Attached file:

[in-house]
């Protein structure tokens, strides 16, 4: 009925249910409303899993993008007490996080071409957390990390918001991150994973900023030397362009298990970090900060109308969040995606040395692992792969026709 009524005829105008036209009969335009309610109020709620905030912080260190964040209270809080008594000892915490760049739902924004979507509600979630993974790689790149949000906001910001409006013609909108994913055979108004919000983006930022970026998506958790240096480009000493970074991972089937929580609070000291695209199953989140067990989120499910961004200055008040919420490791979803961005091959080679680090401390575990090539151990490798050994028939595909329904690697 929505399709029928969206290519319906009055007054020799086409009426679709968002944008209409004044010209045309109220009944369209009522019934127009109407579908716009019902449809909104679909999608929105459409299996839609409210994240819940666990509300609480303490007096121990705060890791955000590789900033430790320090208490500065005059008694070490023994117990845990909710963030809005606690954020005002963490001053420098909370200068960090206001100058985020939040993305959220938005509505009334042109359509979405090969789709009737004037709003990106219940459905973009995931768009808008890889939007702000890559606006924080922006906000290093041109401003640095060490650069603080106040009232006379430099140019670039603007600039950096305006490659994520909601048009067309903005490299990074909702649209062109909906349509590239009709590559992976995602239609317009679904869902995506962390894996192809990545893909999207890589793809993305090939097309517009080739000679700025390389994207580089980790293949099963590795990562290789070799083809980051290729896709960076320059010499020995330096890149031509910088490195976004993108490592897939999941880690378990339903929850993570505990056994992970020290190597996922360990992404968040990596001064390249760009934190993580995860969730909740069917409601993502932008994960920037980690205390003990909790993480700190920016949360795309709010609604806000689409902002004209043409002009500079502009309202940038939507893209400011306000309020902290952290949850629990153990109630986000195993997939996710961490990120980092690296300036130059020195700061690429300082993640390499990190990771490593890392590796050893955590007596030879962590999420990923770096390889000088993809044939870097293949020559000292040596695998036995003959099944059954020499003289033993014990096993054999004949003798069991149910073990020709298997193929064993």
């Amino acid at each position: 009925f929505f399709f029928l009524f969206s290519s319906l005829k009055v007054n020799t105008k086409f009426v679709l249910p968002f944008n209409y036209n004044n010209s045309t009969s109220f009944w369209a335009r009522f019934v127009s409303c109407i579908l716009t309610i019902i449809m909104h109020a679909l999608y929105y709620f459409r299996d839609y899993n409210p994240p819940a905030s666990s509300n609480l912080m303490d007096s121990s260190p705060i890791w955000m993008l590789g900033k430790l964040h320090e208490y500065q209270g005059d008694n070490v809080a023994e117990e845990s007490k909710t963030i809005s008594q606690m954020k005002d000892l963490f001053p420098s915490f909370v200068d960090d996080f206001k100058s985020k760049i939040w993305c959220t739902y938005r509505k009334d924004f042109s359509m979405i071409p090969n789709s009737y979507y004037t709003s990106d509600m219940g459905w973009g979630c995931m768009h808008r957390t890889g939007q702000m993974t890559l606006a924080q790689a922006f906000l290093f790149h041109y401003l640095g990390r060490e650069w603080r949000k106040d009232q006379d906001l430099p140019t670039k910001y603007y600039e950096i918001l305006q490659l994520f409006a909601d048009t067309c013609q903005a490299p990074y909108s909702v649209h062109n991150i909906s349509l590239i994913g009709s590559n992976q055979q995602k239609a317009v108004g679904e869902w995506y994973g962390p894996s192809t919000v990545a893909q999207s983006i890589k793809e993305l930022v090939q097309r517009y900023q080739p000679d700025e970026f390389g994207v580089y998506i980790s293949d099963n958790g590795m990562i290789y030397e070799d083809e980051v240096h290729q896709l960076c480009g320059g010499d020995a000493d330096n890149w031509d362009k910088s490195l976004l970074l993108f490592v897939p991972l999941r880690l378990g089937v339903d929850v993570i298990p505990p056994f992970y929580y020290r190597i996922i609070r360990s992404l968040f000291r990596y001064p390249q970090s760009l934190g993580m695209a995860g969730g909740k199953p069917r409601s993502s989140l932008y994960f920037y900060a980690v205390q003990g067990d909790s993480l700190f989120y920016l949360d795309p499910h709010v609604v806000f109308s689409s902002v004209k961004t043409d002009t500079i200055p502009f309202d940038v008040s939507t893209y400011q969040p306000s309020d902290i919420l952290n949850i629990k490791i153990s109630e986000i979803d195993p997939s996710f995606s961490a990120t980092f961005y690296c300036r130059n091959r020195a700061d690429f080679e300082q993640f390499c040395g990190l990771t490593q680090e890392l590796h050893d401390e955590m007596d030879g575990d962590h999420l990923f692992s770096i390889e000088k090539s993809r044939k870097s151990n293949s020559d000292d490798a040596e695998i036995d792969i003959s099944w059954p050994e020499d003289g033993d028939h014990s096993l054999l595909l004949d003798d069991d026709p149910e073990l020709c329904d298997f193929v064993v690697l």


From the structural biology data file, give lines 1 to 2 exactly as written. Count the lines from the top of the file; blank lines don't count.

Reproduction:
[in-house]
């Protein structure tokens, strides 16, 4: 009925249910409303899993993008007490996080071409957390990390918001991150994973900023030397362009298990970090900060109308969040995606040395692992792969026709 009524005829105008036209009969335009309610109020709620905030912080260190964040209270809080008594000892915490760049739902924004979507509600979630993974790689790149949000906001910001409006013609909108994913055979108004919000983006930022970026998506958790240096480009000493970074991972089937929580609070000291695209199953989140067990989120499910961004200055008040919420490791979803961005091959080679680090401390575990090539151990490798050994028939595909329904690697 929505399709029928969206290519319906009055007054020799086409009426679709968002944008209409004044010209045309109220009944369209009522019934127009109407579908716009019902449809909104679909999608929105459409299996839609409210994240819940666990509300609480303490007096121990705060890791955000590789900033430790320090208490500065005059008694070490023994117990845990909710963030809005606690954020005002963490001053420098909370200068960090206001100058985020939040993305959220938005509505009334042109359509979405090969789709009737004037709003990106219940459905973009995931768009808008890889939007702000890559606006924080922006906000290093041109401003640095060490650069603080106040009232006379430099140019670039603007600039950096305006490659994520909601048009067309903005490299990074909702649209062109909906349509590239009709590559992976995602239609317009679904869902995506962390894996192809990545893909999207890589793809993305090939097309517009080739000679700025390389994207580089980790293949099963590795990562290789070799083809980051290729896709960076320059010499020995330096890149031509910088490195976004993108490592897939999941880690378990339903929850993570505990056994992970020290190597996922360990992404968040990596001064390249760009934190993580995860969730909740069917409601993502932008994960920037980690205390003990909790993480700190920016949360795309709010609604806000689409902002004209043409002009500079502009309202940038939507893209400011306000309020902290952290949850629990153990109630986000195993997939996710961490990120980092690296300036130059020195700061690429300082993640390499990190990771490593890392590796050893955590007596030879962590999420990923770096390889000088993809044939870097293949020559000292040596695998036995003959099944059954020499003289033993014990096993054999004949003798069991149910073990020709298997193929064993």